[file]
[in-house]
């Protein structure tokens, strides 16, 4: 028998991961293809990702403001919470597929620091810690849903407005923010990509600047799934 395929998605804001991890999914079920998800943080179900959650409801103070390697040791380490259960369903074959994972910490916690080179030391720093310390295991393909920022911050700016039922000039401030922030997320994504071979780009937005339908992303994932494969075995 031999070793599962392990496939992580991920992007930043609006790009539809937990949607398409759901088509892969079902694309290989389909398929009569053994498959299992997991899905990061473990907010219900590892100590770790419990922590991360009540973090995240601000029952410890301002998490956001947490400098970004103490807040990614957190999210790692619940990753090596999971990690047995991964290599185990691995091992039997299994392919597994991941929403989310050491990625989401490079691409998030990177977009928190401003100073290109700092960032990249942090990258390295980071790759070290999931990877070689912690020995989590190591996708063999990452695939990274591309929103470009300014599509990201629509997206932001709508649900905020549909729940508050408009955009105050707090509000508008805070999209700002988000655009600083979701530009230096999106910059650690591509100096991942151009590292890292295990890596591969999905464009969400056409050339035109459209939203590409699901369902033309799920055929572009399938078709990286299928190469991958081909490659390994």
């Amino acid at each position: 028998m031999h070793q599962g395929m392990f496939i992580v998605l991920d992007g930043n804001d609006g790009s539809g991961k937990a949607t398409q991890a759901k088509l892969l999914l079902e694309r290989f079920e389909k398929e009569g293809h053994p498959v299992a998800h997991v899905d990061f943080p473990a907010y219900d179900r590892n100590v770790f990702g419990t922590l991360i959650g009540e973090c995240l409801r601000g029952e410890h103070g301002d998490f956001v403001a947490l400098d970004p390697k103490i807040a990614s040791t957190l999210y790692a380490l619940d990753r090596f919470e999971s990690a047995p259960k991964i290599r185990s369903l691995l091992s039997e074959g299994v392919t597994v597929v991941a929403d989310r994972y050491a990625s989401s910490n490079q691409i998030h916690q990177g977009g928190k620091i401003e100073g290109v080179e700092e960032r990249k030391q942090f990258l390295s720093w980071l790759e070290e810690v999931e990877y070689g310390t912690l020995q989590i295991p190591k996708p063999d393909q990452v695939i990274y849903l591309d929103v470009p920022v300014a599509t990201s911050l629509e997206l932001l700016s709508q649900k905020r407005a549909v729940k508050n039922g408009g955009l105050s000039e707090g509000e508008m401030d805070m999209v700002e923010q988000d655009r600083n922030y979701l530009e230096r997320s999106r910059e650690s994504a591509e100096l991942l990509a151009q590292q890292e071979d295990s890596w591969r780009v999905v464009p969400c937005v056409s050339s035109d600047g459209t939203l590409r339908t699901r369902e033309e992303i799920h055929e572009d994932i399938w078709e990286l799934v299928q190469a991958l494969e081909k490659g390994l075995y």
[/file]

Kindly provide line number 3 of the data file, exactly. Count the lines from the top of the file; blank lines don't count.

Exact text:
């Amino acid at each position: 028998m031999h070793q599962g395929m392990f496939i992580v998605l991920d992007g930043n804001d609006g790009s539809g991961k937990a949607t398409q991890a759901k088509l892969l999914l079902e694309r290989f079920e389909k398929e009569g293809h053994p498959v299992a998800h997991v899905d990061f943080p473990a907010y219900d179900r590892n100590v770790f990702g419990t922590l991360i959650g009540e973090c995240l409801r601000g029952e410890h103070g301002d998490f956001v403001a947490l400098d970004p390697k103490i807040a990614s040791t957190l999210y790692a380490l619940d990753r090596f919470e999971s990690a047995p259960k991964i290599r185990s369903l691995l091992s039997e074959g299994v392919t597994v597929v991941a929403d989310r994972y050491a990625s989401s910490n490079q691409i998030h916690q990177g977009g928190k620091i401003e100073g290109v080179e700092e960032r990249k030391q942090f990258l390295s720093w980071l790759e070290e810690v999931e990877y070689g310390t912690l020995q989590i295991p190591k996708p063999d393909q990452v695939i990274y849903l591309d929103v470009p920022v300014a599509t990201s911050l629509e997206l932001l700016s709508q649900k905020r407005a549909v729940k508050n039922g408009g955009l105050s000039e707090g509000e508008m401030d805070m999209v700002e923010q988000d655009r600083n922030y979701l530009e230096r997320s999106r910059e650690s994504a591509e100096l991942l990509a151009q590292q890292e071979d295990s890596w591969r780009v999905v464009p969400c937005v056409s050339s035109d600047g459209t939203l590409r339908t699901r369902e033309e992303i799920h055929e572009d994932i399938w078709e990286l799934v299928q190469a991958l494969e081909k490659g390994l075995y």